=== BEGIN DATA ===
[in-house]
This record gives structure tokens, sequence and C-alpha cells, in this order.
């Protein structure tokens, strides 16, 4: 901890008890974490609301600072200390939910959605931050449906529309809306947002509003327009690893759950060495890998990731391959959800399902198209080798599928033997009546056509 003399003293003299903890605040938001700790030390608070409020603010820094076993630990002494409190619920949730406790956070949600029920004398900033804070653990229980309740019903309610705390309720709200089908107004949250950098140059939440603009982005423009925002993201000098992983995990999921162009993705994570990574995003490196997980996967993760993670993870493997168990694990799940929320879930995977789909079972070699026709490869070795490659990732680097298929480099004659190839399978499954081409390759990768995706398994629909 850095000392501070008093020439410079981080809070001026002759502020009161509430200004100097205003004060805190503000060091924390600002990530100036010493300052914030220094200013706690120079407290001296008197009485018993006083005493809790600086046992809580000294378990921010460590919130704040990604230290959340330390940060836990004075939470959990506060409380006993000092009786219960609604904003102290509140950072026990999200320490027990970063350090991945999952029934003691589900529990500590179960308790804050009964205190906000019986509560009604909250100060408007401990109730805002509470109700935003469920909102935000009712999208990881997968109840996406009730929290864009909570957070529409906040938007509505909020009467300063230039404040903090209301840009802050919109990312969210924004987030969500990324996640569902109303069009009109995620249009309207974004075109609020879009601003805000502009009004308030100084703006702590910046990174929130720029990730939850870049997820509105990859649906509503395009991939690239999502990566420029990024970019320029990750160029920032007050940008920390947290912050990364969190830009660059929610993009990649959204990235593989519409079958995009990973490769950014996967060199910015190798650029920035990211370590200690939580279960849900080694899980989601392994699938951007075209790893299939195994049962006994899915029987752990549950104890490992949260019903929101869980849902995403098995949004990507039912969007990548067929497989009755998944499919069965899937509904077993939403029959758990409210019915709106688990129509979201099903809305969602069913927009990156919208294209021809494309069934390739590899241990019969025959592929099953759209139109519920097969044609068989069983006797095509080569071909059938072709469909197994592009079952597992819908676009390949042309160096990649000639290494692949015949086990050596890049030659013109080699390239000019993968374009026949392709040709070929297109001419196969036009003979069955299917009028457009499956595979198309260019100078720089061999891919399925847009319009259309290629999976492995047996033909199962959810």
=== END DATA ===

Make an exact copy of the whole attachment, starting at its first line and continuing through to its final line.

[in-house]
This record gives structure tokens, sequence and C-alpha cells, in this order.
């Protein structure tokens, strides 16, 4: 901890008890974490609301600072200390939910959605931050449906529309809306947002509003327009690893759950060495890998990731391959959800399902198209080798599928033997009546056509 003399003293003299903890605040938001700790030390608070409020603010820094076993630990002494409190619920949730406790956070949600029920004398900033804070653990229980309740019903309610705390309720709200089908107004949250950098140059939440603009982005423009925002993201000098992983995990999921162009993705994570990574995003490196997980996967993760993670993870493997168990694990799940929320879930995977789909079972070699026709490869070795490659990732680097298929480099004659190839399978499954081409390759990768995706398994629909 850095000392501070008093020439410079981080809070001026002759502020009161509430200004100097205003004060805190503000060091924390600002990530100036010493300052914030220094200013706690120079407290001296008197009485018993006083005493809790600086046992809580000294378990921010460590919130704040990604230290959340330390940060836990004075939470959990506060409380006993000092009786219960609604904003102290509140950072026990999200320490027990970063350090991945999952029934003691589900529990500590179960308790804050009964205190906000019986509560009604909250100060408007401990109730805002509470109700935003469920909102935000009712999208990881997968109840996406009730929290864009909570957070529409906040938007509505909020009467300063230039404040903090209301840009802050919109990312969210924004987030969500990324996640569902109303069009009109995620249009309207974004075109609020879009601003805000502009009004308030100084703006702590910046990174929130720029990730939850870049997820509105990859649906509503395009991939690239999502990566420029990024970019320029990750160029920032007050940008920390947290912050990364969190830009660059929610993009990649959204990235593989519409079958995009990973490769950014996967060199910015190798650029920035990211370590200690939580279960849900080694899980989601392994699938951007075209790893299939195994049962006994899915029987752990549950104890490992949260019903929101869980849902995403098995949004990507039912969007990548067929497989009755998944499919069965899937509904077993939403029959758990409210019915709106688990129509979201099903809305969602069913927009990156919208294209021809494309069934390739590899241990019969025959592929099953759209139109519920097969044609068989069983006797095509080569071909059938072709469909197994592009079952597992819908676009390949042309160096990649000639290494692949015949086990050596890049030659013109080699390239000019993968374009026949392709040709070929297109001419196969036009003979069955299917009028457009499956595979198309260019100078720089061999891919399925847009319009259309290629999976492995047996033909199962959810």